Composing the Cheese Plate: Recipes, Pairings, and Platings for the Inventive Cheese Course

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Release Date: 
September 12, 2016
Running Press
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"Reach for Composing the Cheese Plate for guidance, ideas, and inspiration."

In Composing the Cheese Plate: Recipes, Pairings and Platings for the Inventive Cheese Course, authors Brian Keyser and Leigh Friend warmly encourage readers to broaden their cheese adventure horizons, and give them a great tool with which to do so.

Organized in a sensible and thoughtful way, each of the book’s many sections address particular aspects of pairing cheese and condiments. From talking about different cheese categories (The Five Categories of Cheese), to the professionals that help connect you with that perfect morsel (Get to Know Your Cheesemonger), to caring for your cheeses at home (How to Wrap and Store Cheese), each chapter shares stories, advice, and anecdotes that help the reader make sense of how to get the most enjoyment possible from the cheese combinations and platings. The information is accurate and useful.

Each chapter gives specific pairing examples and condiment recipes. With 70 different recipes there is something for everyone. Pairings range from delicious (bacon molasses mustard with Consider Bardwell Pawlet) to flat-out scrumptious (Roquefort with Herbes de Provence caramel corn). They include sweet and savory, easy and challenging. The range of offerings is broad, and each recipe is more inspiring than the last.

While the majority of combinations are approachable, there is the occasional pairing that may prove a bit esoteric for the average palate (spring pea and sweet onion purée with a creamy triple-crème cheese, or spicy pickled okra with Mitibleu blue cheese), but these are in the minority. On the whole, the pairing suggestions are approachable, imaginative, and most importantly, spot-on.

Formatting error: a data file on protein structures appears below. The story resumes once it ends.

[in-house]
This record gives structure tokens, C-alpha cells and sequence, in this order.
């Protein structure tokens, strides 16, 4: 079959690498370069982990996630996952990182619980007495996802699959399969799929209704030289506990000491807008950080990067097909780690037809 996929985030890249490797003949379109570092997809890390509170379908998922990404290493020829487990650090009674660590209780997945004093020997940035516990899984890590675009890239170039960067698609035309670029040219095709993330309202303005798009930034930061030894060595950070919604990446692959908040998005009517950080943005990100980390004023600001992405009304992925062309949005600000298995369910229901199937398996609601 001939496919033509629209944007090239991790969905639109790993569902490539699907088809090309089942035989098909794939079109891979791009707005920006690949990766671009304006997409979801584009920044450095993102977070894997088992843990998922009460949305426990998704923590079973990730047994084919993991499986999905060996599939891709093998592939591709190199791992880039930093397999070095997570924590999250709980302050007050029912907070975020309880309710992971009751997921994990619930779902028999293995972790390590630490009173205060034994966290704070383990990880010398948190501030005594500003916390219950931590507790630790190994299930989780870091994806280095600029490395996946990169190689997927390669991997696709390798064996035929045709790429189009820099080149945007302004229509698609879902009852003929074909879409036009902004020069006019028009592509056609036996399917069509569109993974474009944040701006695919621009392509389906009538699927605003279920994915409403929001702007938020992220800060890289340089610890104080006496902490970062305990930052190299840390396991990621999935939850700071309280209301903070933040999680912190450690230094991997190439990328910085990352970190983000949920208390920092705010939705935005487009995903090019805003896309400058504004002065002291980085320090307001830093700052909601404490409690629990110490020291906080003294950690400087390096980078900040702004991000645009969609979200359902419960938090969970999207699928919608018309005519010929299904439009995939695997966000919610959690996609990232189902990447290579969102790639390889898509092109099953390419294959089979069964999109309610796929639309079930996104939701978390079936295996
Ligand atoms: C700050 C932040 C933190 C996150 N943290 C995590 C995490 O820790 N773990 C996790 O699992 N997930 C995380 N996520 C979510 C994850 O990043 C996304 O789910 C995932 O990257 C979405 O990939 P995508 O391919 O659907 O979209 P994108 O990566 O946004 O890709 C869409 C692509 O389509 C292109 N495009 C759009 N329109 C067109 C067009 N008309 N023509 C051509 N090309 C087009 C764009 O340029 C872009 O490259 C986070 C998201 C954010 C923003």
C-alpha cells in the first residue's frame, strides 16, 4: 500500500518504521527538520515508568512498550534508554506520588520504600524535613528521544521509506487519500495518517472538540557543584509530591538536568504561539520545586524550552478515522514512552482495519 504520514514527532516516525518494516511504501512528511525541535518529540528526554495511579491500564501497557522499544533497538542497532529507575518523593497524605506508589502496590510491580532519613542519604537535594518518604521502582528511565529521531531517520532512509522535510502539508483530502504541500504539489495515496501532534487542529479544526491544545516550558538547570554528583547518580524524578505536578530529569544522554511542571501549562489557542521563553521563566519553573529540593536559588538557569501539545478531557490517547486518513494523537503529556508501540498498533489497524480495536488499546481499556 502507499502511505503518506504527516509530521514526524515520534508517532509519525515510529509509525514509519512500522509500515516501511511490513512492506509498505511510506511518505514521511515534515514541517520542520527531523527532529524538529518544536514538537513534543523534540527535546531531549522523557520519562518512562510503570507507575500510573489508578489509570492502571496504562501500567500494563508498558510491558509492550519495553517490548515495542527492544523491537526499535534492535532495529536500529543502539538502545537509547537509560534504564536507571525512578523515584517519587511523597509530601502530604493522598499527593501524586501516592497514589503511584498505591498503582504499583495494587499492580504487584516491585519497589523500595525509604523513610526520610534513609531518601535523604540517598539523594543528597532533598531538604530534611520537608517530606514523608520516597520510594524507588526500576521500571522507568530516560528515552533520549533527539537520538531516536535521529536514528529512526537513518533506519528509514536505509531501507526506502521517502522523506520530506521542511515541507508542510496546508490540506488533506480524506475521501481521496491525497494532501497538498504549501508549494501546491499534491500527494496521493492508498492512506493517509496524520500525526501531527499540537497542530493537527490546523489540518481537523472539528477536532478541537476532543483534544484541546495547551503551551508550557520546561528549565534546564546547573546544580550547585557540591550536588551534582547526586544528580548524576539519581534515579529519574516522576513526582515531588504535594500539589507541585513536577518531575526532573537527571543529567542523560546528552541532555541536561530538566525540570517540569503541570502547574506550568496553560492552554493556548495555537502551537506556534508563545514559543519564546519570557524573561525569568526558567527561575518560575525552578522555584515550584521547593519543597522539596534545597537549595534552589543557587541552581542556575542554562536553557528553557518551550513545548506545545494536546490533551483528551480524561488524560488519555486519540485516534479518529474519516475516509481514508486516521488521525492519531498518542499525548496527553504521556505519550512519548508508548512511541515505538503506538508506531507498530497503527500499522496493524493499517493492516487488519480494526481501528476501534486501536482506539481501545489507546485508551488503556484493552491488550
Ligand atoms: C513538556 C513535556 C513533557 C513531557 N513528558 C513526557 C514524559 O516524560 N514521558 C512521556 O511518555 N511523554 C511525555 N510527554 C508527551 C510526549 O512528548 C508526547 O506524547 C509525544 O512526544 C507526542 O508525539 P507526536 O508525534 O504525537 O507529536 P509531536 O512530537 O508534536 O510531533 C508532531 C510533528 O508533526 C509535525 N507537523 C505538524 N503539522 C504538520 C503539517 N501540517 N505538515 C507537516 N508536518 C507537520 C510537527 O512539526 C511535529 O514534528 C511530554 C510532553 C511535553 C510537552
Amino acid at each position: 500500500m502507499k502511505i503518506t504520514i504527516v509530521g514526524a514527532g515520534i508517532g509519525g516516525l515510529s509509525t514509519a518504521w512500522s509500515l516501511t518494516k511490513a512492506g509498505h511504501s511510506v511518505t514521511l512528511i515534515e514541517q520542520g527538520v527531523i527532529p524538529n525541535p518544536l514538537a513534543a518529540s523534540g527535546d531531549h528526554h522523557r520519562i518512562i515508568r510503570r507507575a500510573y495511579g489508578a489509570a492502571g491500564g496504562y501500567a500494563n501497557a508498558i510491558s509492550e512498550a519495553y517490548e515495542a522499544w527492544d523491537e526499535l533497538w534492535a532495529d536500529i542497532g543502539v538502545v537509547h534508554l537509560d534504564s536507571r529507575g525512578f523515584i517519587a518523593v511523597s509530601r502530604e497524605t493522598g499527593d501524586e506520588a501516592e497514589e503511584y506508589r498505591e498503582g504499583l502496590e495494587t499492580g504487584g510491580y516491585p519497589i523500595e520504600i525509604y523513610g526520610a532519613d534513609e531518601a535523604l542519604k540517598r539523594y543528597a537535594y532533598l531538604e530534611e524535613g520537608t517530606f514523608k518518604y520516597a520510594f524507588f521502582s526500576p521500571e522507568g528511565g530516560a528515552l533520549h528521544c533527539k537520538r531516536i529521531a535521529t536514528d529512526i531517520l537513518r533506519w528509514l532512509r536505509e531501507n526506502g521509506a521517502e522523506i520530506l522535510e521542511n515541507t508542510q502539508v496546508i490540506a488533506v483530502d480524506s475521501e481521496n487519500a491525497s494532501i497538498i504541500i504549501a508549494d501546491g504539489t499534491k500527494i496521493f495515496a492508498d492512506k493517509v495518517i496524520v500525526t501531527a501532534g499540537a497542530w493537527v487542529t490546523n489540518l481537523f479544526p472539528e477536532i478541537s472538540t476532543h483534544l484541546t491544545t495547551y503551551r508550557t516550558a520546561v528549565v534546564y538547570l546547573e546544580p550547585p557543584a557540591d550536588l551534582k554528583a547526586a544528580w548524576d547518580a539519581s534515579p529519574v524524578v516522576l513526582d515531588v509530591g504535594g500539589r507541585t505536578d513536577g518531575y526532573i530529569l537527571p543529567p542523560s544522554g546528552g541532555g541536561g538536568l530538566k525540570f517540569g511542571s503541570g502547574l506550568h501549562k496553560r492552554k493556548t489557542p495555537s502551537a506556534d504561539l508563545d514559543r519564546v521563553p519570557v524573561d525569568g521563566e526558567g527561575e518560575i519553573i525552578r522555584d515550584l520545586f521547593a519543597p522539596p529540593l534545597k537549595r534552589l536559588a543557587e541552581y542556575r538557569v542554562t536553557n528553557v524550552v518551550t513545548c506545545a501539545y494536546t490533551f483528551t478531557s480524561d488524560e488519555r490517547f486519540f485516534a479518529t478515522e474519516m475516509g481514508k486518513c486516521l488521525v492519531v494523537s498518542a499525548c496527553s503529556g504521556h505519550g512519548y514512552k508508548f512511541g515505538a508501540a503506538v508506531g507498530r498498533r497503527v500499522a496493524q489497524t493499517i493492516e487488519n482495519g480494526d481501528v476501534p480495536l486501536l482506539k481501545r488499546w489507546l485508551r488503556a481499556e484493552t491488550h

The brief section, The Rules of There Are No Rules, quells any concerns of feeling as though liking (or disliking) something others find enjoyable is required. For many, Brie and apples are a winning combination. For those who feel otherwise it can be a bit disconcerting to be in the vocal minority, especially if they are just beginning their pairing adventures. It is often reassuring to the nascent cheese pairing explorer to hear their opinions and tastes are valid and welcome, even if it does include (as Keyser and Friend jokingly lament) cheese and Skittles.

The list of equipment and ingredients is reasonable and full of items easily acquired by the reader if they don’t have them already. (Saucepan? Check. Vanilla beans? Yep.)

The recipes are creative and easy to follow. In the introduction, Friend notes that ingredients for each recipe are listed as they are purposefully: the order in which they are listed is the order in which they will be used. This logical flow simplifies the process, a welcome benefit for those who may be somewhat new at the recipe game or are still learning to feel comfortable in their own kitchen.

For those who like options in their pairings or want more than one suggestion, the pairing guide at the end of the book gives the reader a great deal of flexibility. Sorted by condiment, each entry offers three different ways to pair to it. In addition to specific cheese recommendations, the authors also include broader suggestions based on a cheese’s characteristics. Can’t find Jasper Hill Farm Winnimere to pair with maple roasted apples? No problem. Look for mild washed-rind cheeses in general, and you’re good to go.

Any professional wine and cheese educator would balk at yet another party where the cheese plate is swimming in figs. When it comes to pairing condiments to a cheese, there is a whole world out there. Forget the figs, people. Please. There’s a better way. 

Reach for Composing the Cheese Plate for guidance, ideas, and inspiration.